By Max Clarke

Following joint work with the Bank of England, the Financial Services Authority (FSA) has today published, for consultation, a draft code of practice designed to enhance the dialogue between auditors and supervisors.

The aim of the code is to improve audit effectiveness and ensure that supervisors are better informed about, and able to challenge, the firms they regulate. Auditors have an important role to play in the supervisory process as the annual financial statements that they audit form the basis of the prudential information that the FSA uses when supervising firms.

The code of practice proposes a framework for auditors and supervisors to work together in an open and collaborative way. This increased coordination will enhance the ability of the FSA to scrutinise specific accounting practices and related judgements in order to understand fully their implications and to highlight emerging problems. Equally, auditors are expected to gain valuable insights from their dialogue with the FSA when gathering evidence to support their audit opinions.

Principles are set out in the code for auditors and supervisors to follow when they deal with regulated firms. These cover the nature of the relationship between the supervisor of a regulated firm and the firm’s external auditor, how often and in what form they should be communicating with each other and the way that information should be shared between them.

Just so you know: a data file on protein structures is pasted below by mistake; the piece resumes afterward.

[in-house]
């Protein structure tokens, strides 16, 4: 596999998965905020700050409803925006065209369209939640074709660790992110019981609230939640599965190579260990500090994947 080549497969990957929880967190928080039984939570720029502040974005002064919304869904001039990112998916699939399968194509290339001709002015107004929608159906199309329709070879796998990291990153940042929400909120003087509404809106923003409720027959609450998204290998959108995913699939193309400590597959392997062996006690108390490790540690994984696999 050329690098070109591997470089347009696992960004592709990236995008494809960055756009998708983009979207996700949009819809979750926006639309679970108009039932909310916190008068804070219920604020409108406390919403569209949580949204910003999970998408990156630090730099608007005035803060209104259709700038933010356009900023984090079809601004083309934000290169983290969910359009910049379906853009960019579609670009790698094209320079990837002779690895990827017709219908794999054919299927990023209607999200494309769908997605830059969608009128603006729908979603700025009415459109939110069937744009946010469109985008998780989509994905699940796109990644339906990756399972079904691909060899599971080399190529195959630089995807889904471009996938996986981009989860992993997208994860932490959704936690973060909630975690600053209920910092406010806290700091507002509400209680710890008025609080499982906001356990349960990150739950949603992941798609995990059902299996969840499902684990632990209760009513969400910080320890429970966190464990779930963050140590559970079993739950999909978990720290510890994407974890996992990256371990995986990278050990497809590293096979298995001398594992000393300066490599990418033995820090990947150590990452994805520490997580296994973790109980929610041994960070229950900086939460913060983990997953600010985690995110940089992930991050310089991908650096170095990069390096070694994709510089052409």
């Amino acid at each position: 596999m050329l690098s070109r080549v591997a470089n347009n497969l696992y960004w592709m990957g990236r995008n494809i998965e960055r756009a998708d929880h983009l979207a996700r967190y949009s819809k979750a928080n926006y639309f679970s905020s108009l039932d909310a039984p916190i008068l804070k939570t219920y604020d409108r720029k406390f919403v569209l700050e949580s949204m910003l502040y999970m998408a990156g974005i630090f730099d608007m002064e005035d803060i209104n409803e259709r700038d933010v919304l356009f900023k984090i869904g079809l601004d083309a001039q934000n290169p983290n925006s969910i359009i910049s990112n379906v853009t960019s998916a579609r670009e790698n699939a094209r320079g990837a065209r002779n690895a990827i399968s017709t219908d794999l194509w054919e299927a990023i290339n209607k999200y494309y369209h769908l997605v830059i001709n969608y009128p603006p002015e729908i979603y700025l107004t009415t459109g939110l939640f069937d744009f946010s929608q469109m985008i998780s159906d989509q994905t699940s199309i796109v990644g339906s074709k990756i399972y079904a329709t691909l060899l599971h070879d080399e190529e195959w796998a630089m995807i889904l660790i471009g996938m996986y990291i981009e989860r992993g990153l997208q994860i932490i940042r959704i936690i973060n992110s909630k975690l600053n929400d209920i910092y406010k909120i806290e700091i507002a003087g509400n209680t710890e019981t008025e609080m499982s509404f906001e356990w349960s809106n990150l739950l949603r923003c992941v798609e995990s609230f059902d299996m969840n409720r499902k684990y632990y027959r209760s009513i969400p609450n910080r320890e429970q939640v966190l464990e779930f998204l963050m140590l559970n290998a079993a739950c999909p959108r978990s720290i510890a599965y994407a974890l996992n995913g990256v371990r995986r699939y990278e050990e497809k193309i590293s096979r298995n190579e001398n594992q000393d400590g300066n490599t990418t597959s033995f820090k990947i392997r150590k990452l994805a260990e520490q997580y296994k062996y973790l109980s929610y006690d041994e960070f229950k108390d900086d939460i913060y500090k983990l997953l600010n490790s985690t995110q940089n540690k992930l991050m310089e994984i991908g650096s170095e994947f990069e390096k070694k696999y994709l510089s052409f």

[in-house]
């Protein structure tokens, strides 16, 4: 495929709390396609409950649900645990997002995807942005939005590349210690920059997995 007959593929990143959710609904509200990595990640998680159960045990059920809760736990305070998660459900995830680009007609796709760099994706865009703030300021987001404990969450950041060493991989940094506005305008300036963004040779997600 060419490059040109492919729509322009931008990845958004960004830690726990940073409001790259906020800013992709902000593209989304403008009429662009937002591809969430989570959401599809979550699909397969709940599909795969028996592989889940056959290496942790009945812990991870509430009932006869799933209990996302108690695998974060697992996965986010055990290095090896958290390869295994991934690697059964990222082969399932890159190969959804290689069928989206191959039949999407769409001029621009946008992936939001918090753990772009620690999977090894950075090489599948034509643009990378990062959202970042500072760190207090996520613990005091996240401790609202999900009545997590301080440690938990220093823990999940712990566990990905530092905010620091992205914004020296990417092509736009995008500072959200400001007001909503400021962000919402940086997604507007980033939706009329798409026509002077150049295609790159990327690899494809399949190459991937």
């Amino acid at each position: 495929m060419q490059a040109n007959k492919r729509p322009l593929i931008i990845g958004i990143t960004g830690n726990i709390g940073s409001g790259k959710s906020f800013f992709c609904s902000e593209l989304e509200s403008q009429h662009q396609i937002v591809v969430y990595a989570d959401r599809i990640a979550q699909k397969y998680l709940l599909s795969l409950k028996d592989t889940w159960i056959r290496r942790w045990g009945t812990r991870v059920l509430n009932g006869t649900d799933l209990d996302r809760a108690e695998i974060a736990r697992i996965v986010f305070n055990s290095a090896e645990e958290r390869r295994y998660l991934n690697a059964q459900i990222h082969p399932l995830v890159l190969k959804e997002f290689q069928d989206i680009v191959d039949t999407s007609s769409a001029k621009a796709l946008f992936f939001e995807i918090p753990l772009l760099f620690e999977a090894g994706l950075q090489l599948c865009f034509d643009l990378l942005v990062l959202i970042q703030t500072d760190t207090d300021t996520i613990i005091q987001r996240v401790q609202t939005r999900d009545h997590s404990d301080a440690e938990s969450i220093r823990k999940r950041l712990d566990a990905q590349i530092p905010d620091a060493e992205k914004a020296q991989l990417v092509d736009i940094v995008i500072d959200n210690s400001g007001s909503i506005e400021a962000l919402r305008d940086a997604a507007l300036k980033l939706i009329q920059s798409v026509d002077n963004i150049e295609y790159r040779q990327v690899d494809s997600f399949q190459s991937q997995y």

For certain firms, the code specifies a minimum level of formal meetings between the supervisor, the external auditor and the firm. It also encourages discussions through informal channels to help both supervisors and auditors fulfil their responsibilities towards regulated firms and enhance the effectiveness of the supervisory and audit process.

Andrew Bailey, Executive Director of the Bank of England, said

“With its emphasis on the importance of an open and constructive relationship, we are very pleased to be able to publish this draft code today as an important first step in redefining the nature of the auditor’s role in the new regulatory framework.”

Richard Thorpe, FSA auditing and accounting sector leader said

“The FSA and its successor organisations, as supervisors, need to have confidence in audited financial information to ensure that we are making informed judgements and the right decisions when supervising firms. The code announced today will help us to achieve this and makes it more likely that auditors will identify issues and risks that relate to our objectives of market confidence and financial stability.”